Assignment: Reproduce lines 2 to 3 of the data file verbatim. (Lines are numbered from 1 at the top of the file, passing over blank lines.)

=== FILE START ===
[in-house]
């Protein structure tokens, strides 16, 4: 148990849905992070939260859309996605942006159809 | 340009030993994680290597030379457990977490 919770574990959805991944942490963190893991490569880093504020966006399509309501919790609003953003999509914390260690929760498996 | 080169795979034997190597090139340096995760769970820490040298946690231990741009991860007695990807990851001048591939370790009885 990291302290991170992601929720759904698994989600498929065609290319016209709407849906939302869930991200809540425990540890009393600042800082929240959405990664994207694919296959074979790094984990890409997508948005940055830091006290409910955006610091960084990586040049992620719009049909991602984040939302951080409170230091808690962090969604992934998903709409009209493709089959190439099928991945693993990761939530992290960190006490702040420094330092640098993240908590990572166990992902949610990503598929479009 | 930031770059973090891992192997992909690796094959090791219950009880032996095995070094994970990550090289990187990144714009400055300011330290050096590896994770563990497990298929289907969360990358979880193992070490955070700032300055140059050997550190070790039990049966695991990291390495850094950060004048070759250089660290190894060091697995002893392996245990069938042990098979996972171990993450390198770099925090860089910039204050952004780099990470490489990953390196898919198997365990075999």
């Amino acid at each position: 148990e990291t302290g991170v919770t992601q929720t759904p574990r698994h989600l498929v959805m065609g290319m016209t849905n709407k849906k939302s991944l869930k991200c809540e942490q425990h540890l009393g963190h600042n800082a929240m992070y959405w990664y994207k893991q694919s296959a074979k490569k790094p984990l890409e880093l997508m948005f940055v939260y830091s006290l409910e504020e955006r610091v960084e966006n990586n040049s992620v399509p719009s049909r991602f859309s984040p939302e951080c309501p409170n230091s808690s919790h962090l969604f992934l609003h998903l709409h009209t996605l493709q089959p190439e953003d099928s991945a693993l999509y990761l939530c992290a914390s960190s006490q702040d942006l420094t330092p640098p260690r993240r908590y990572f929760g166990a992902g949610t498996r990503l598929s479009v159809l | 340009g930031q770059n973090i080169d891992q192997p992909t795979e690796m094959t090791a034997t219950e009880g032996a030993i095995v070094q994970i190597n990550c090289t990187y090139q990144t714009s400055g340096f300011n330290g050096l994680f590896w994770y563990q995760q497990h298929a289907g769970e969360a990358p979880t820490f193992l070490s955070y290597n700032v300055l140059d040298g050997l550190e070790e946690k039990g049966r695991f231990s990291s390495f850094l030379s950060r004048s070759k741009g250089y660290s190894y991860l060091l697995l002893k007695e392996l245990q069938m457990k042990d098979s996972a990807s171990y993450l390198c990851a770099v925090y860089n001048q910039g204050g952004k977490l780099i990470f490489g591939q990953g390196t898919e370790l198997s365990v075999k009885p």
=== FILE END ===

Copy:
């Protein structure tokens, strides 16, 4: 148990849905992070939260859309996605942006159809 | 340009030993994680290597030379457990977490 919770574990959805991944942490963190893991490569880093504020966006399509309501919790609003953003999509914390260690929760498996 | 080169795979034997190597090139340096995760769970820490040298946690231990741009991860007695990807990851001048591939370790009885 990291302290991170992601929720759904698994989600498929065609290319016209709407849906939302869930991200809540425990540890009393600042800082929240959405990664994207694919296959074979790094984990890409997508948005940055830091006290409910955006610091960084990586040049992620719009049909991602984040939302951080409170230091808690962090969604992934998903709409009209493709089959190439099928991945693993990761939530992290960190006490702040420094330092640098993240908590990572166990992902949610990503598929479009 | 930031770059973090891992192997992909690796094959090791219950009880032996095995070094994970990550090289990187990144714009400055300011330290050096590896994770563990497990298929289907969360990358979880193992070490955070700032300055140059050997550190070790039990049966695991990291390495850094950060004048070759250089660290190894060091697995002893392996245990069938042990098979996972171990993450390198770099925090860089910039204050952004780099990470490489990953390196898919198997365990075999």
């Amino acid at each position: 148990e990291t302290g991170v919770t992601q929720t759904p574990r698994h989600l498929v959805m065609g290319m016209t849905n709407k849906k939302s991944l869930k991200c809540e942490q425990h540890l009393g963190h600042n800082a929240m992070y959405w990664y994207k893991q694919s296959a074979k490569k790094p984990l890409e880093l997508m948005f940055v939260y830091s006290l409910e504020e955006r610091v960084e966006n990586n040049s992620v399509p719009s049909r991602f859309s984040p939302e951080c309501p409170n230091s808690s919790h962090l969604f992934l609003h998903l709409h009209t996605l493709q089959p190439e953003d099928s991945a693993l999509y990761l939530c992290a914390s960190s006490q702040d942006l420094t330092p640098p260690r993240r908590y990572f929760g166990a992902g949610t498996r990503l598929s479009v159809l | 340009g930031q770059n973090i080169d891992q192997p992909t795979e690796m094959t090791a034997t219950e009880g032996a030993i095995v070094q994970i190597n990550c090289t990187y090139q990144t714009s400055g340096f300011n330290g050096l994680f590896w994770y563990q995760q497990h298929a289907g769970e969360a990358p979880t820490f193992l070490s955070y290597n700032v300055l140059d040298g050997l550190e070790e946690k039990g049966r695991f231990s990291s390495f850094l030379s950060r004048s070759k741009g250089y660290s190894y991860l060091l697995l002893k007695e392996l245990q069938m457990k042990d098979s996972a990807s171990y993450l390198c990851a770099v925090y860089n001048q910039g204050g952004k977490l780099i990470f490489g591939q990953g390196t898919e370790l198997s365990v075999k009885p």